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I hit the ground running at 8:30 a.m., presenting “Impressions of Jacques Rigaut”–excerpts of Rigaut narrative from Housebreaking the Muse–as part of the panel “Dreams of Dada/Surrealism.” I was in the

Steve Katz

Steve Katz

distinguished company of Steve
Yuriy Tarnawsky

Yuriy Tarnawsky

Katz
, Yuriy Tarnawsky, and conference co-director, Dimitri Anastasopoulos. Each of us had, I believe, a wildly different take on the nature and purpose of the panel.
Dimitri Anastasopoulos

Dimitri Anastasopoulos

Consequently, the panel ignited some unexpected, and therefore most welcome, discursive ricochets and pyrotechnics. The Q&A following was lively. Davis Schneiderman offered that he was beginning to doubt the very possibility of dreams, and the more PC members of the audience–the ones who take umbrage with the notion an author earns some sort of privileged status by devoting his or her life to, you know, writing–gasped at my suggestion that writers are dreamers, and “the ones who chronicle dreams.” Maybe I should have emended: “the ones who chronicle dreams … well.” But, then again, I may have been digging myself an even deeper grave! Steve Katz’s piece on writing by flashlight beneath tented bed sheets held up by a stuffed donkey penis was absolutely marvelous and hysterical!

Rikki Ducornet

Rikki Ducornet

The panel concluded my participation in &Now2009. Duty called, and I had to break camp early and make my way back to Pittsburgh. Not, however, before having the pleasure and honor of sharing lunch with three luminaries: Rikki Ducornet, Mary Caponegro, and Joanna Scott, whose reading later in the day I would sadly miss (along with what I hear was a compelling reading of new material by Percival Everett). Our host, Dimitri, and Dave Kress also made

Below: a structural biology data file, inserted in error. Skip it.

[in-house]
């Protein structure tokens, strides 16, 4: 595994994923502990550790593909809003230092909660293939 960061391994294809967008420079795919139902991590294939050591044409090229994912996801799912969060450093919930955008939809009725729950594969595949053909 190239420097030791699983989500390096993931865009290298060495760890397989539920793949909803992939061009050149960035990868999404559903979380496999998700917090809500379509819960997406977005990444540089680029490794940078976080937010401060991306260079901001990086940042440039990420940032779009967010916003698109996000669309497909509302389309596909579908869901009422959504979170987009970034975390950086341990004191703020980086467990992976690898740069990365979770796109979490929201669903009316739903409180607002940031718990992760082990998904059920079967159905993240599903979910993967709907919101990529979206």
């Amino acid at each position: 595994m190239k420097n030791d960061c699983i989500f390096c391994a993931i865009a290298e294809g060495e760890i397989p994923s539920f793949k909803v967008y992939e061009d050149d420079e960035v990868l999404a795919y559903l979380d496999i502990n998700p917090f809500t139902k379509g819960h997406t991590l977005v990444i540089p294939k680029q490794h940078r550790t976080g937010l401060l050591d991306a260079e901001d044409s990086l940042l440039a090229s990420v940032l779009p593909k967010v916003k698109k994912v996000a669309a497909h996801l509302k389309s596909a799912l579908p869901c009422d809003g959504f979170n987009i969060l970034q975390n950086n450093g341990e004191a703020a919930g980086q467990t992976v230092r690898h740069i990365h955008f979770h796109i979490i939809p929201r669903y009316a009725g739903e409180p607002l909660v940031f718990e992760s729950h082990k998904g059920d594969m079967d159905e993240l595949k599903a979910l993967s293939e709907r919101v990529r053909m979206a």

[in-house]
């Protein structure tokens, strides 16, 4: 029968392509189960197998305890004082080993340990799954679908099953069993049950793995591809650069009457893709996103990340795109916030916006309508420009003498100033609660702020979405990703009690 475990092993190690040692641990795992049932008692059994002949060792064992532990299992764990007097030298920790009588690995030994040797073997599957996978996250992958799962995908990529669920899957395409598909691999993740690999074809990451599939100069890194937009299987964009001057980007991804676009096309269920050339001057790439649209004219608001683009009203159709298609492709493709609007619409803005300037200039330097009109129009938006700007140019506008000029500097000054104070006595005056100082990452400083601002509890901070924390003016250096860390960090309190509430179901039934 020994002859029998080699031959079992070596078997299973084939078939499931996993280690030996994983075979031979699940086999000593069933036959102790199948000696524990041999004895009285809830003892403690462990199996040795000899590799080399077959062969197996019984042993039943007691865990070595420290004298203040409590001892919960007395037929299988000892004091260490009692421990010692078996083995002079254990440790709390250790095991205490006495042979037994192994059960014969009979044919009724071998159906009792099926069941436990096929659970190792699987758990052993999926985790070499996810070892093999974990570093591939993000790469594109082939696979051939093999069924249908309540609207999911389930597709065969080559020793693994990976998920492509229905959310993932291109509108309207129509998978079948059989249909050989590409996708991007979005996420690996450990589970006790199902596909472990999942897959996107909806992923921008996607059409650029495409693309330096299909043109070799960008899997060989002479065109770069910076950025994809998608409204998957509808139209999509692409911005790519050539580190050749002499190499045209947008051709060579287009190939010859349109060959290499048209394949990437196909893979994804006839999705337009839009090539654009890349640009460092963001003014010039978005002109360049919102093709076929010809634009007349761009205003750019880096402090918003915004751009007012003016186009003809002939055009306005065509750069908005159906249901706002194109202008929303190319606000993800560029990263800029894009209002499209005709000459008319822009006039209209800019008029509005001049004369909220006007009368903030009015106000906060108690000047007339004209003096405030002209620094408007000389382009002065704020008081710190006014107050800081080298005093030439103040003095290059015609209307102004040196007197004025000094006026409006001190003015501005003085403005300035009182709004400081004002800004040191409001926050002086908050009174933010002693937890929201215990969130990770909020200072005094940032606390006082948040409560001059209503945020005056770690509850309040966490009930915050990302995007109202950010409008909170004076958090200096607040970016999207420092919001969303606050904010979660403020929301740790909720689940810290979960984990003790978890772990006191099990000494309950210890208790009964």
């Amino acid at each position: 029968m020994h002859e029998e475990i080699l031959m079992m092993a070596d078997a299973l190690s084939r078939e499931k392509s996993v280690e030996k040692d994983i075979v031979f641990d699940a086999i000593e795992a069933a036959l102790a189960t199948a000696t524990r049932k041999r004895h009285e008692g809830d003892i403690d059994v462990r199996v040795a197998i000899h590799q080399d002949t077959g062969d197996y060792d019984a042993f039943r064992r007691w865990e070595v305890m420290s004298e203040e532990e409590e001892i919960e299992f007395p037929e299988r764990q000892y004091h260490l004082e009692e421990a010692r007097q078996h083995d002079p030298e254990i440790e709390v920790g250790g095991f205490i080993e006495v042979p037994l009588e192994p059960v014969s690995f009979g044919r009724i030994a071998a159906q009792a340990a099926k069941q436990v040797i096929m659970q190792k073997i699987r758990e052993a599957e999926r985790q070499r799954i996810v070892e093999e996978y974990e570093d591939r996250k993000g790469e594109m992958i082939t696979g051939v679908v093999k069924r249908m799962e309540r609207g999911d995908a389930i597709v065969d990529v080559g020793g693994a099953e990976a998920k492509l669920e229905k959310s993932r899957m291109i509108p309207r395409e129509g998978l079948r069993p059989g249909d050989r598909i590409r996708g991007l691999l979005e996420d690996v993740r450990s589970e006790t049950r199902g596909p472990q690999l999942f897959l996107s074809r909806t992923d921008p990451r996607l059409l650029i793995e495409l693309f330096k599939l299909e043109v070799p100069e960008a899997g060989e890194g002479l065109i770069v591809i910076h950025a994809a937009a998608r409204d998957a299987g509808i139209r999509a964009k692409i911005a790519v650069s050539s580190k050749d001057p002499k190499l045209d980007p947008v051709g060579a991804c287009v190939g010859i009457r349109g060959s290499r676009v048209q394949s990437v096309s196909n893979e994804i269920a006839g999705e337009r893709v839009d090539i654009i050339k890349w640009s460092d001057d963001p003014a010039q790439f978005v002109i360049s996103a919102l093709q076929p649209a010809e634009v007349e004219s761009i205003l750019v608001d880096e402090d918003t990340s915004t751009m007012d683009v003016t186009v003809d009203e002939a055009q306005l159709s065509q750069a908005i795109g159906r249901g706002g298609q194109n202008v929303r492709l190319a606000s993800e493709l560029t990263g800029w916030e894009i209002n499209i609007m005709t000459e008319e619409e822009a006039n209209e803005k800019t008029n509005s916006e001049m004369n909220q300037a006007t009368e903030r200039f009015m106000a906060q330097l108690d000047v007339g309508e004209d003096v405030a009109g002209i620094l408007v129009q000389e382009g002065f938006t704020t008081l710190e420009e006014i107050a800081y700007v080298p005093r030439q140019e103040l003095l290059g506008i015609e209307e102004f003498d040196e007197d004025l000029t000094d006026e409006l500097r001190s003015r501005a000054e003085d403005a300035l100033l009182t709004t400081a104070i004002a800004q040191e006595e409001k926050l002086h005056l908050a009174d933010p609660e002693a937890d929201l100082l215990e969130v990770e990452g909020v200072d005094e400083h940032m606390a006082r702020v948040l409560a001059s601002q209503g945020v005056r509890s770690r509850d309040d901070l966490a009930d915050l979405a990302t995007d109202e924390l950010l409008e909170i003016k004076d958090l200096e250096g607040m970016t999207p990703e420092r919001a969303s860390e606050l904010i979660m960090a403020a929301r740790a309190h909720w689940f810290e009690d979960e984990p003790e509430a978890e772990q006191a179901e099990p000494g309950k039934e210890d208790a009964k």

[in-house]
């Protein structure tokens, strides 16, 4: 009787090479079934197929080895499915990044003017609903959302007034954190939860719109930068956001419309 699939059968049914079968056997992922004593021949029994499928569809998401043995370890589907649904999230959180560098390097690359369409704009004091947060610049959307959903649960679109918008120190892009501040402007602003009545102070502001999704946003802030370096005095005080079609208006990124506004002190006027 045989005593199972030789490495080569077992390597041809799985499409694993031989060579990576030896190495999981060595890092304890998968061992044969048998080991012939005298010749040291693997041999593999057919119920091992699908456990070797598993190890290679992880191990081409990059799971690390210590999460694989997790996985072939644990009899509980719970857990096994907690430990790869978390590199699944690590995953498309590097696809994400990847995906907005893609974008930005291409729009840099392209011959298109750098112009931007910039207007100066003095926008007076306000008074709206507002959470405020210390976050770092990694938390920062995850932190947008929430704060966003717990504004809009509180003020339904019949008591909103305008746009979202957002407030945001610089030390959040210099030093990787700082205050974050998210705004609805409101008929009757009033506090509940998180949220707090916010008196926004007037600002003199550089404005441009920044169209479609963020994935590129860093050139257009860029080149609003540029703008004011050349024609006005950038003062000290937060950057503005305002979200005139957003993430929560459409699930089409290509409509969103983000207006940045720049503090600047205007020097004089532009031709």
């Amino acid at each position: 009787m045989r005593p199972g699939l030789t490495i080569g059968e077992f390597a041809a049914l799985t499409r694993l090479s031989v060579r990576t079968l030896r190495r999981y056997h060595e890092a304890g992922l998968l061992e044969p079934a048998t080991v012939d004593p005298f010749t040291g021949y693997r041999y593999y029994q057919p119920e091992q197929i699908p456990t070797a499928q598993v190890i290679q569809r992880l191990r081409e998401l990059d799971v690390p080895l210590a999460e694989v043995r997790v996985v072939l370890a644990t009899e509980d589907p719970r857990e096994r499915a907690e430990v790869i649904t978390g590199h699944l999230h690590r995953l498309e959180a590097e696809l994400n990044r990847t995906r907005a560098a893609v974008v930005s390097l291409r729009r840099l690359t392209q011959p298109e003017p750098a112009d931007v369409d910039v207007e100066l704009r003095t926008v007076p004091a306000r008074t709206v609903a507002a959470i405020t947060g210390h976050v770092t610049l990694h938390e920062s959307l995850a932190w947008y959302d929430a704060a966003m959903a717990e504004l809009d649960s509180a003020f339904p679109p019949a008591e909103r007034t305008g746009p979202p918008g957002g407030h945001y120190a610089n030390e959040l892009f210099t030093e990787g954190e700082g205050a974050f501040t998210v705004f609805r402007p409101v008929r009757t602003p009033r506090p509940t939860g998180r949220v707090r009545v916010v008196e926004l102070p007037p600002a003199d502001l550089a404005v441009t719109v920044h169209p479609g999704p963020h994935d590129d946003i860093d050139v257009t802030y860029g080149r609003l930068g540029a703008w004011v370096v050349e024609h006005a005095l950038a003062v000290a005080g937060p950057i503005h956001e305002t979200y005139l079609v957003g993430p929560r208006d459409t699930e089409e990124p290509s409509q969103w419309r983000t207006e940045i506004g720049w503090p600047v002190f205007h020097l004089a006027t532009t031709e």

Joanna Scott

Joanna Scott

up what, for me, would be the “last supper.” The conversation, perhaps driven by a bit of literary fatigue, turned light, though I did learn from Rikki that surrealism is indeed alive and well, though perhaps not mining the same vein as the Parisians of the 1920s and 30s.

Once again, my heartfelt thanks goes out to Dimitri for inviting me to the lunch, and also for organizing, along with Christina Milletti, a thoroughly successful conference.

On that point, I must say I was struck by the size of &Now 2009. It has grown significantly since the last edition I attended in 2004. I was struck by the fact that the conference now attracts not only writers, but domestic and international literary critics seeking to meet face to face with the authors they study. What’s more, Dimitri and Christina not only enlisted an impressive roster of talent, but artfully composed panels to bring together the range of thought and perspectives necessary for engaging discourse. I come away from the conference thoroughly excited, energized, and ready to dive into my writing season.

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